On June 19, 1865, more than 250,000 enslaved people in Galveston, Texas finally received news that the war had ended and they were free. Jubilant celebrations broke out across the state and spread to the south, including Georgia and South Carolina. Today, 47 states and the District of Columbia recognize Juneteenth as either a state holiday or day of observance, and each year more communities and organizations are gathering to foster awareness of African American history and celebrate freedom.
One Savannah organization is gearing up for an especially jubilant celebration this year! Savannah African Art Museum (SAAM) is hosting a Juneteenth community celebra- tion to honor the past and embrace the future on Saturday, June 19th, 12-4 p.m., on the museum grounds. The FREE event includes mini-museum tours, African art, dance, storytelling, crafts and a very special guest—acclaimed photographer, author and Founder/ Editor in Chief of the travel magazine Nomads, Lauri Lyons—to speak about the historical, social justice initiative she researched and founded, Rest with Honor Savannah.
The story behind Rest with Honor Savannah began in 2017, when a Georgia Film Board press trip brought Lauri to the Hostess City. On her last night, she thought the Blue Orb Ghost Walking Tour might be a fun way to see the city. One of the stops was Calhoun Square, where things became a bit unsettling—at least for Lauri. “Our tour guide casually mentioned that ‘rumor had it,’ the area had once been an African burial ground, and was considered the most haunted area of the city.” No facts were offered to support the rumor, but Lauri had a very visceral feeling while standing on the ground. “Something had happened there. Something wasn’t right, and I could feel it.”
Lauri returned home to resume her life, but the Calhoun Square experience nagged at her. Before long, she felt compelled to find out if those grounds had been allocated for Negroes to be buried in—or, not. “I made calls to people in Savannah who might know, reached out to the Savannah municipal archives, and learned that the ‘rumor’ was based in fact.”
Lauri’s research revealed a space had been legally delegated for Blacks to be buried in; however, in 1850, the city closed the Negro Burying Ground (aka African burial ground) and redesigned the space as two public squares—without removing all of the bodies. Calhoun Square was named in honor of John C. Calhoun, the fierce pro-slavery Vice President of the United States and the Confederate icon responsible for creating the philosophy of State’s Rights, nullification and secession from the Union, and Whitefield Square was named in honor of Reverend George Whitefield, one of the primary people responsible for overturning Georgia’s ban on slavery.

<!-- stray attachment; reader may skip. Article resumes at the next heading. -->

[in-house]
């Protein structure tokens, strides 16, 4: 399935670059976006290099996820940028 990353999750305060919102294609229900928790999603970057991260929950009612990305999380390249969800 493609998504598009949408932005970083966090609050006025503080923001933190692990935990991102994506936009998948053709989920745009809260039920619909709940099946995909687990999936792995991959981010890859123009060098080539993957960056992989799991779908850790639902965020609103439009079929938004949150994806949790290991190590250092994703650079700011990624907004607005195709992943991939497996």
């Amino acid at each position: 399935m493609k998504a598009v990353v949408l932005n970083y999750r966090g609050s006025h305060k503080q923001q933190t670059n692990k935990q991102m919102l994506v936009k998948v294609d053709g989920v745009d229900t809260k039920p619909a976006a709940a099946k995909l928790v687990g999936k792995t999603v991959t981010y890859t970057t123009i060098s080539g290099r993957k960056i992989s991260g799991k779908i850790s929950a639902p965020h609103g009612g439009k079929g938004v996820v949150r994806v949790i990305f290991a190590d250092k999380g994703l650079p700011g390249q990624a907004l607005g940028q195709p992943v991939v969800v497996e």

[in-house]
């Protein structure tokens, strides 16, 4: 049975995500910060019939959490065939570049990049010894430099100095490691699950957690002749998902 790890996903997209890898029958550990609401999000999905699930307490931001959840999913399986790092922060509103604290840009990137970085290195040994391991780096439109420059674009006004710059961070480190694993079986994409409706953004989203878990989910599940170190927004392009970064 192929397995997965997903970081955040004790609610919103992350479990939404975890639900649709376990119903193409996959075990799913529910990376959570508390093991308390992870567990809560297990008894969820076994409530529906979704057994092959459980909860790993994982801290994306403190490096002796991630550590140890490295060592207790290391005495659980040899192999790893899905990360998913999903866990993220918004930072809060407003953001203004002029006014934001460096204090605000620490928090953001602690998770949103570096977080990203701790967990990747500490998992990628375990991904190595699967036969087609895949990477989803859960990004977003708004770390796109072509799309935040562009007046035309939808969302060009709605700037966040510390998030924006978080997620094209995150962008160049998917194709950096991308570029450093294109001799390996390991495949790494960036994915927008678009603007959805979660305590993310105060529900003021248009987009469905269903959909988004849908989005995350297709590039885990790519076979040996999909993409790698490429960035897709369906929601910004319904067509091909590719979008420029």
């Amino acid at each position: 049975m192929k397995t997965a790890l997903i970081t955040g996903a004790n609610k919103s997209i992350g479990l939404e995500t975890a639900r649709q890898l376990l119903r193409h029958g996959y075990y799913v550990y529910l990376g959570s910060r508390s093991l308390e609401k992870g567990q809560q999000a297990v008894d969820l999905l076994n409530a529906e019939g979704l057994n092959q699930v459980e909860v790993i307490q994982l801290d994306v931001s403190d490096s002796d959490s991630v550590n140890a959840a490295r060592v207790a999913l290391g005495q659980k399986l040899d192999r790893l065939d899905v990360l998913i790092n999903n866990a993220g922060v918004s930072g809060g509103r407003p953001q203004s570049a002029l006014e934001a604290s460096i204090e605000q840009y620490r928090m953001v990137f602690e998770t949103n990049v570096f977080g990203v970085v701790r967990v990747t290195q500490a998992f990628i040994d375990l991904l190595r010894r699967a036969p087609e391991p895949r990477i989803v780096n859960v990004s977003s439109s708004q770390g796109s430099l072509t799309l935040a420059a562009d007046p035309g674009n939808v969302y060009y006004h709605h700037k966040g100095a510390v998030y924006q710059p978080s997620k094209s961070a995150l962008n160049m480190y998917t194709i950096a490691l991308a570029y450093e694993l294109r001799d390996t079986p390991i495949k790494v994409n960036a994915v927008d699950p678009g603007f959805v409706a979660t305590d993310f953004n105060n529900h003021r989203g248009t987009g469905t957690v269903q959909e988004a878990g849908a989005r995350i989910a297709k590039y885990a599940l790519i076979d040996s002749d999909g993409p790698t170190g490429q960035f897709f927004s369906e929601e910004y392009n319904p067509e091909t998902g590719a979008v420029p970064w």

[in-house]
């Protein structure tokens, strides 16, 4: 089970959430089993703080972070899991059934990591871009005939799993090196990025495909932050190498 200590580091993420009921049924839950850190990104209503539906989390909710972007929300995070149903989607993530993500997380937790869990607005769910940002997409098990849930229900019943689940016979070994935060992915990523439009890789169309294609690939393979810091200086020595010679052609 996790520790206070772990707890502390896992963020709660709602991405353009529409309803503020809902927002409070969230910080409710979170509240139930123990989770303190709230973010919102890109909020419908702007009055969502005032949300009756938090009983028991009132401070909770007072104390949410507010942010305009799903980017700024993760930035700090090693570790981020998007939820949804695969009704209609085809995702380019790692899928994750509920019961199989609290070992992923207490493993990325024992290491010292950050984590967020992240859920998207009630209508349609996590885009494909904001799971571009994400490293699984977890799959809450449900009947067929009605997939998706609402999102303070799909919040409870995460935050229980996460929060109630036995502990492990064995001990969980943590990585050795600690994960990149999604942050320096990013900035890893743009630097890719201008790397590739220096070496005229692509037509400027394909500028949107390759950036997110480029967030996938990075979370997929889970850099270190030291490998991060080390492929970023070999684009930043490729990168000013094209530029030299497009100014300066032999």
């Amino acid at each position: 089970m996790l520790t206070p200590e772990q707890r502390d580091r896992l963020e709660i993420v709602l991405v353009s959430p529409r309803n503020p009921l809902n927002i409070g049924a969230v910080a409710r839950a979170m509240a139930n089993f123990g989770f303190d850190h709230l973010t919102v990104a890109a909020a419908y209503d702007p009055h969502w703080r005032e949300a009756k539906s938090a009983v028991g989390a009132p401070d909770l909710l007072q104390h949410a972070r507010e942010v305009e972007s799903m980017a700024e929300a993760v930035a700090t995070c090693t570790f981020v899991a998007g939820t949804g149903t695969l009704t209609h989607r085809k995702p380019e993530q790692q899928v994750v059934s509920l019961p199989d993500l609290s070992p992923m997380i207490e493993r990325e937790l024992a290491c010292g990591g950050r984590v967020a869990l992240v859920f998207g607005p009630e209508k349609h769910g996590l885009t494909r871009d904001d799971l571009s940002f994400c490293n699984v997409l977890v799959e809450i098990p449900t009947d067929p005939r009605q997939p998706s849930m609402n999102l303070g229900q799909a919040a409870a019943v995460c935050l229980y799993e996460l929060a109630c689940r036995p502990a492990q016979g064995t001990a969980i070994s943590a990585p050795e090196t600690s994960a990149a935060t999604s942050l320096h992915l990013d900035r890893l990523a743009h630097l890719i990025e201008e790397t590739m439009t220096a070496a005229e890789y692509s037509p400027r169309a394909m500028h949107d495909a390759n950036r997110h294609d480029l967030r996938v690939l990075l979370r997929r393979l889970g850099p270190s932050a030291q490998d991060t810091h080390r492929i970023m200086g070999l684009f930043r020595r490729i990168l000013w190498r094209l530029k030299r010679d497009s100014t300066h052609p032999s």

At this point, Lauri felt like a spiritual force was pushing her forward. “Once I started gathering all of this information, it was really mind-blowing. With no sign there, people need some way to know these burial grounds existed, where they existed, and the history surrounding it!” In 2020, Lauri officially began the Rest with Honor Savannah initiative with an online petition
@ www.change.org/restwithhonorsavannah, which asks that the burial grounds be officially commemorated by the city as African burial grounds, Calhoun and Whitefield’s name removed from the squares, a memorial erected, and for the site to be protected via the National Park Service or as a UNESCO World Heritage Site.
While exchanging community outreach emails with various Savannah business people and community leaders, Lauri “met” Billie Stultz, Executive Director of SAAM, and Education Coordinator, Lisa Jackson. “Having a museum dedicated to African art that reflects the African diaspora, and is free to the public, is fantastic! The more light that can be shed on the power of such a deep and enriching culture is really important,” Lauri enthused. “I hoped SAAM would be a great institution for outreach; I cannot emphasize enough how super, super supportive they’ve been of Rest with Honor Savannah. Their ongoing support has been respectful, consistent and public—in both words and actions! Supporting a social justice initiative about such an emotional subject is an excellent example of institutional leadership.”
Lauri is also hosting a commemorative event on the evening of June 19th at Calhoun Square. “I’m asking people to come out for a “light vigil,” between 8 until 9 p.m., to give thanks and acknowledgement to the ancestors who are buried there.” While in town, she hopes to have some faceto face time with Savannah community leaders, city officials and the general public to discuss Rest with Honor Savannah. “This initiative is rooted in Savannah, but impacts the African Diaspora and American history,” she explained. “This burial site deserves to be recognized, respected, commemorated and protected.”
To learn more about the Savannah African Art Museum, please visit www.savannahafricanartmuseum.org.